Last month, the National Transportation Safety Board (NTSB) released a study that found drug use among pilots had increased substantially since 1990. Using data collected from 6,700 pilots killed in plane crashes between 1990 and 2012, the NTSB found pilots’ use of over-the-counter, prescription, and illegal drugs all increased. While the rate crashes due to pilot impairment as a result of drug use remained steady at about 3%, the increased use of all drugs has prompted warnings about the implications and need for further study.
"I think that the key take-away from this study for every pilot is to think twice about the medications you're taking and how they might affect your flying," said NTSB Acting Chairman Christopher A. Hart. "Many over-the-counter and prescription drugs have the potential to impair performance, so pilots must be vigilant to ensure that their abilities are in no way compromised before taking to the skies."
The study examined the toxicology reports of some 6,700 pilots killed in plane crashes since 1990 and while commercial pilots were included, crashes of commercial flights are exceedingly rare, so the majority of the data is from general aviation pilots.
Of the toxicology reports, overall drug use increased from 9% to 39% over the 22 years. The use of more than one drug also jumped. Those with more than two drugs in their system went from 2% in 1990 to 20% in 2012 and those pilots with more than three drugs went from none to 8.3% over the same time period.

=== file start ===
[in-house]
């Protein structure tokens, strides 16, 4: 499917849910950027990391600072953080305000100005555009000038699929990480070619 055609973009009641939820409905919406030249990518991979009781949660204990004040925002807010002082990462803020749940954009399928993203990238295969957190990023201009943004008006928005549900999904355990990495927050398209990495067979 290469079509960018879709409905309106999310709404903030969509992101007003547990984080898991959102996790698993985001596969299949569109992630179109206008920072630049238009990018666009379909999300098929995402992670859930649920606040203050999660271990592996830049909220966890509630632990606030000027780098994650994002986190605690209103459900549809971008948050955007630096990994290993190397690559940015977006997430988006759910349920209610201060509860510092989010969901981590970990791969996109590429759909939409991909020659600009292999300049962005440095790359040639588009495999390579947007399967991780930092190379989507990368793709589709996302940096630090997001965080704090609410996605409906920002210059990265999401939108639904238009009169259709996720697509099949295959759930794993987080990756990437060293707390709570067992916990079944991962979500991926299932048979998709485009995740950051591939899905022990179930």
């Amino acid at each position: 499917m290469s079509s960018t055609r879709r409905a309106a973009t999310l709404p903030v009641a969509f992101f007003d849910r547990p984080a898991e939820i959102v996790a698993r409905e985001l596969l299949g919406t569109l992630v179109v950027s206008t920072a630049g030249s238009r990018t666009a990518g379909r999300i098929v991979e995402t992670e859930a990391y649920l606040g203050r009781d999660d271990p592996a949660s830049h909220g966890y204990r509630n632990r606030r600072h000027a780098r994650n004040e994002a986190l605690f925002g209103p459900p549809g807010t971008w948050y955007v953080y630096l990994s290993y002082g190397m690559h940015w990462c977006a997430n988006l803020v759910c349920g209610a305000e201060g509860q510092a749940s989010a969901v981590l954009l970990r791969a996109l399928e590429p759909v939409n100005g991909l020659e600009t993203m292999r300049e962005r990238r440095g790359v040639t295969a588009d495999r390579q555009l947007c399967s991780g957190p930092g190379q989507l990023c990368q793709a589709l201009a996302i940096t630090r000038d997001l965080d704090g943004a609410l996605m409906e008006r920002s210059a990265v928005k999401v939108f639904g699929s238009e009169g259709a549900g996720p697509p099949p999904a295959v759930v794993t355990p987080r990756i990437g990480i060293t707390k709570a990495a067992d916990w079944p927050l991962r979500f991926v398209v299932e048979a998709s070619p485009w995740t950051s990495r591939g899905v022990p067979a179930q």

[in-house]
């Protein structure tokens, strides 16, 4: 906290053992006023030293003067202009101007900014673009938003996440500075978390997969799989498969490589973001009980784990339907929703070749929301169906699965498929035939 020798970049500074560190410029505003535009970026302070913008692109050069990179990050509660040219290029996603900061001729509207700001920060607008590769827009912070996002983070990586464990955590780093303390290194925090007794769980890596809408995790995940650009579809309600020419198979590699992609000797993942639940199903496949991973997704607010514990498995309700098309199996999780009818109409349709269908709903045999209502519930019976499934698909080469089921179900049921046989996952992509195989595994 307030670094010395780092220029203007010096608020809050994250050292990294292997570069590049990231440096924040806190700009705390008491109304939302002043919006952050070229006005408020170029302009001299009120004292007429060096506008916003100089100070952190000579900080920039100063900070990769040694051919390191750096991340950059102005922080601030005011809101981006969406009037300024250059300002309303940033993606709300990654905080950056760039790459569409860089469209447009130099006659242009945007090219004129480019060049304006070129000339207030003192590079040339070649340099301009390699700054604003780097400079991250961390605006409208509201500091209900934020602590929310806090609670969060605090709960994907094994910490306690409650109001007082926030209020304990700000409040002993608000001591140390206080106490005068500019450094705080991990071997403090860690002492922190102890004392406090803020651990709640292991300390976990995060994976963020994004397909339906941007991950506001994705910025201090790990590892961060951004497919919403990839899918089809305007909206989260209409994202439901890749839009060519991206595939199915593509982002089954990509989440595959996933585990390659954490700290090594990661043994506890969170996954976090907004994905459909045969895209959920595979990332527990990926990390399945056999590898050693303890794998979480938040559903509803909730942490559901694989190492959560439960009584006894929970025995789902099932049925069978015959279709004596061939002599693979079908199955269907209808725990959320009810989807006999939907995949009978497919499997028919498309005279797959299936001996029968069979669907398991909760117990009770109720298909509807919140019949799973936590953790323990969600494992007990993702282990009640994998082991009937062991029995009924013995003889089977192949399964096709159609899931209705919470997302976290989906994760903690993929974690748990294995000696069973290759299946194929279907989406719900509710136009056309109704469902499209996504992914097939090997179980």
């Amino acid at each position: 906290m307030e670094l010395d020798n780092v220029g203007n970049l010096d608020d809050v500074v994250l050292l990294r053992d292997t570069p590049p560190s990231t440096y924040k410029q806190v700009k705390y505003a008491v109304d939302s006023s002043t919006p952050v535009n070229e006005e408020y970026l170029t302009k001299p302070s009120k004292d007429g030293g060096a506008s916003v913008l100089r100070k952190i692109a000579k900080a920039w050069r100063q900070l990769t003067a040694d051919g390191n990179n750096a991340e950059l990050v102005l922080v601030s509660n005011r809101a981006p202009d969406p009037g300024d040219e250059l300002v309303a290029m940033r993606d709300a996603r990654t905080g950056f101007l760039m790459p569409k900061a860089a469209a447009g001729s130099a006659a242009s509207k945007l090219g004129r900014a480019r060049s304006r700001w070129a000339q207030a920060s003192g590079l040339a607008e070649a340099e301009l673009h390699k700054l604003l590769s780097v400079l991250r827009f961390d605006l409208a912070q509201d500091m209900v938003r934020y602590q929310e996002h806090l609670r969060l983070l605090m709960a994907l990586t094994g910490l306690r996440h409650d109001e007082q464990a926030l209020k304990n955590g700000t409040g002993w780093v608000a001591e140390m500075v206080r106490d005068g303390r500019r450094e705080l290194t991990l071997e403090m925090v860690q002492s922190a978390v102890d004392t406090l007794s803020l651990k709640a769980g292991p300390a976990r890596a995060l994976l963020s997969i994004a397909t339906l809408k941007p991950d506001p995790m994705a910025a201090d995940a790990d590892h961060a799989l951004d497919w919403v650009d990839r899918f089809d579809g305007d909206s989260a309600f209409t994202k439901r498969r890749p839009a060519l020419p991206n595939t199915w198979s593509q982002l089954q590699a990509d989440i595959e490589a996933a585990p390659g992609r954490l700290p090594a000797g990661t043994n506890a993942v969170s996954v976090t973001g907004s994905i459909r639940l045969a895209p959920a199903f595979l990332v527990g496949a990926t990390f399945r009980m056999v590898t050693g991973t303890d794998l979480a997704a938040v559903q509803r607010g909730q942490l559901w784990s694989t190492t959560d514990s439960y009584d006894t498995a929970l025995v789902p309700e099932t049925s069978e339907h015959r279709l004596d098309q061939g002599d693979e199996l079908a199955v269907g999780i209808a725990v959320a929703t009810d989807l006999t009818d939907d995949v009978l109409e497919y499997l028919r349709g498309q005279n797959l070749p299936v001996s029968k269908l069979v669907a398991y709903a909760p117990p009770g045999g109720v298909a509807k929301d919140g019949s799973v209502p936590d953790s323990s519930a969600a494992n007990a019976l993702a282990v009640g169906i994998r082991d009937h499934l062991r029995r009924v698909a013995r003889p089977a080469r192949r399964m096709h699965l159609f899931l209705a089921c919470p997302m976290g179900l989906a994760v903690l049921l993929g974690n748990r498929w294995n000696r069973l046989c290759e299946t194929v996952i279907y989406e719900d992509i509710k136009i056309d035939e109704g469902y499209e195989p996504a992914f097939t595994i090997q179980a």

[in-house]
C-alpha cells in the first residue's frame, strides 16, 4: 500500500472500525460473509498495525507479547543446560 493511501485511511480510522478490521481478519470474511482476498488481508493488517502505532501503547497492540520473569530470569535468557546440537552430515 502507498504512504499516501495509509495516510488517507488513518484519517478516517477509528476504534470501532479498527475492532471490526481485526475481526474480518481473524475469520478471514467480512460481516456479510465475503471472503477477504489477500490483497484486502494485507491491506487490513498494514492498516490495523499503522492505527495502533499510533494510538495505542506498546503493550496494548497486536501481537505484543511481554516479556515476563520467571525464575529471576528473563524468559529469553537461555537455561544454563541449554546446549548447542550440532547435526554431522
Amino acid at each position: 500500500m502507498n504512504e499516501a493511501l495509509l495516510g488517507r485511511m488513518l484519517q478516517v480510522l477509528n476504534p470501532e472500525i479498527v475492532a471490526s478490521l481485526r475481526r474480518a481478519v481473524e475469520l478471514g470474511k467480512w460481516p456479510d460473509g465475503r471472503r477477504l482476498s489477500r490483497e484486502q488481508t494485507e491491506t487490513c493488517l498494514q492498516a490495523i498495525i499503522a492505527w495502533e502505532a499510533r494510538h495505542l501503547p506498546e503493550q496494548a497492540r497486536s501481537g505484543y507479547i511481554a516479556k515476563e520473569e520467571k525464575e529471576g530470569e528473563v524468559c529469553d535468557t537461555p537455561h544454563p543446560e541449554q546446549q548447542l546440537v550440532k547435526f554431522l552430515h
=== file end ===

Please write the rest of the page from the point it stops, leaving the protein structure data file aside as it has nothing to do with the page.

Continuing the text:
The most common drug found in the pilots’ systems were antihistamines, common in allergy and cold drugs, that can affect performance. 9.9% of pilots tested in the last five years of the study, for example, were found to have a sedating antihistamine in their system, which could have safety implications.
How Do We Lower These Statistics?
The study included six recommendations to the Federal Aviation Administration (FAA) that would help improve safety in light of these findings, mostly related to gathering better information and providing better information to pilots about the impairment effects of specific drugs.
Overall, Aircraft Owners and Pilots Association (AOPA) President, Mark Baker agrees but warned, “there are just far too many gaps and unknowns in this study for us to be able to draw any meaningful conclusions about aviation safety,” he said, “What pilots really need is good information about how to determine their fitness to fly.”
The NTSB also issued a safety alert urging pilots to contact their doctor about the potential for impairing their ability to fly based on their current medications and over-the-counter drug use. In addition, the NTSB recommended pilots to carefully read medication dosing instructions, and reiterated the call to avoid flying if they feel impaired in any way.
The study and safety alert is sure to be used as fodder by both sides of the debate around requiring medical certificates from general aviation pilots. While the study found that those without medical certificates or expired certificates were more likely to have some sort of drug in their system that could negatively affect their ability to fly, the study did not say if these pilots had a higher accident rate.
It is believed that this significant jump in drug use among pilots reflects the overall increase in drug use by the general population. Therefore, it is expected these rates will continue to climb as the general population continues to age making the need for better information disseminated more completely that much more important.